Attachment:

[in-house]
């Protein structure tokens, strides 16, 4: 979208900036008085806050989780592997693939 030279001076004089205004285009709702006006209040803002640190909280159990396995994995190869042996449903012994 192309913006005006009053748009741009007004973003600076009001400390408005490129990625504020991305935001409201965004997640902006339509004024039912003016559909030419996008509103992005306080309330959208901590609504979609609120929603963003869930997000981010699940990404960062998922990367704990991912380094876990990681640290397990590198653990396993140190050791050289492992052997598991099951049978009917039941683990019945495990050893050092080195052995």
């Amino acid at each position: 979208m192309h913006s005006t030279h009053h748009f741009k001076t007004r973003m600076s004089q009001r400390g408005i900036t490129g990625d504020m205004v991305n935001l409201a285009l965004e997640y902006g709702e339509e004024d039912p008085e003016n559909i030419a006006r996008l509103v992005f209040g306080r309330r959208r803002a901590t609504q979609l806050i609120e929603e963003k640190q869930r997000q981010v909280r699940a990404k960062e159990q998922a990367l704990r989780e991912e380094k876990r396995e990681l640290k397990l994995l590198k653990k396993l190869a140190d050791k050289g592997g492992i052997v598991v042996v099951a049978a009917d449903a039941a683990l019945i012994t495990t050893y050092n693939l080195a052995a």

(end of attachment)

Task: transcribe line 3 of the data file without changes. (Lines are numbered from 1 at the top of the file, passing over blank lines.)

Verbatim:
């Amino acid at each position: 979208m192309h913006s005006t030279h009053h748009f741009k001076t007004r973003m600076s004089q009001r400390g408005i900036t490129g990625d504020m205004v991305n935001l409201a285009l965004e997640y902006g709702e339509e004024d039912p008085e003016n559909i030419a006006r996008l509103v992005f209040g306080r309330r959208r803002a901590t609504q979609l806050i609120e929603e963003k640190q869930r997000q981010v909280r699940a990404k960062e159990q998922a990367l704990r989780e991912e380094k876990r396995e990681l640290k397990l994995l590198k653990k396993l190869a140190d050791k050289g592997g492992i052997v598991v042996v099951a049978a009917d449903a039941a683990l019945i012994t495990t050893y050092n693939l080195a052995a």